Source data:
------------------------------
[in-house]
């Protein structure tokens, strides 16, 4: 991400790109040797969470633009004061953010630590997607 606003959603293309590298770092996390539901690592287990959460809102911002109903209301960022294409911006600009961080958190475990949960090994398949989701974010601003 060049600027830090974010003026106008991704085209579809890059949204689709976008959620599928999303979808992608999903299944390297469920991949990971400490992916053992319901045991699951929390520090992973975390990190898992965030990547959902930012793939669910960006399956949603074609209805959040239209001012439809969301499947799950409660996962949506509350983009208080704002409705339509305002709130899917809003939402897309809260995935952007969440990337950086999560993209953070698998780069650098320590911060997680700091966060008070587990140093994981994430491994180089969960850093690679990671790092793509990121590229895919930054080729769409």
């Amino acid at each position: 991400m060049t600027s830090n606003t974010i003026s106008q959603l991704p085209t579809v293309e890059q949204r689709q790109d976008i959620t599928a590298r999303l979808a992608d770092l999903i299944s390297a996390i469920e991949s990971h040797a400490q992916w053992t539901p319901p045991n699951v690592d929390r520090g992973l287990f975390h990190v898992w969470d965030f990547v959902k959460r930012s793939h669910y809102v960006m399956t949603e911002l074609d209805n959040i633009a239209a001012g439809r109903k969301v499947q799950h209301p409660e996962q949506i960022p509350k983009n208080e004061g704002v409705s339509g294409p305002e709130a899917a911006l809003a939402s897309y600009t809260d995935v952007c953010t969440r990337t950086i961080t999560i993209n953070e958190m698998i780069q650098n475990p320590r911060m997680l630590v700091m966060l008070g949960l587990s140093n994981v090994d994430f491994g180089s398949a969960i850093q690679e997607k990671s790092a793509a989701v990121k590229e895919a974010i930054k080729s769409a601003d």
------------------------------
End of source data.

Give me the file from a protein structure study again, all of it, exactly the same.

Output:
[in-house]
């Protein structure tokens, strides 16, 4: 991400790109040797969470633009004061953010630590997607 606003959603293309590298770092996390539901690592287990959460809102911002109903209301960022294409911006600009961080958190475990949960090994398949989701974010601003 060049600027830090974010003026106008991704085209579809890059949204689709976008959620599928999303979808992608999903299944390297469920991949990971400490992916053992319901045991699951929390520090992973975390990190898992965030990547959902930012793939669910960006399956949603074609209805959040239209001012439809969301499947799950409660996962949506509350983009208080704002409705339509305002709130899917809003939402897309809260995935952007969440990337950086999560993209953070698998780069650098320590911060997680700091966060008070587990140093994981994430491994180089969960850093690679990671790092793509990121590229895919930054080729769409």
């Amino acid at each position: 991400m060049t600027s830090n606003t974010i003026s106008q959603l991704p085209t579809v293309e890059q949204r689709q790109d976008i959620t599928a590298r999303l979808a992608d770092l999903i299944s390297a996390i469920e991949s990971h040797a400490q992916w053992t539901p319901p045991n699951v690592d929390r520090g992973l287990f975390h990190v898992w969470d965030f990547v959902k959460r930012s793939h669910y809102v960006m399956t949603e911002l074609d209805n959040i633009a239209a001012g439809r109903k969301v499947q799950h209301p409660e996962q949506i960022p509350k983009n208080e004061g704002v409705s339509g294409p305002e709130a899917a911006l809003a939402s897309y600009t809260d995935v952007c953010t969440r990337t950086i961080t999560i993209n953070e958190m698998i780069q650098n475990p320590r911060m997680l630590v700091m966060l008070g949960l587990s140093n994981v090994d994430f491994g180089s398949a969960i850093q690679e997607k990671s790092a793509a989701v990121k590229e895919a974010i930054k080729s769409a601003d």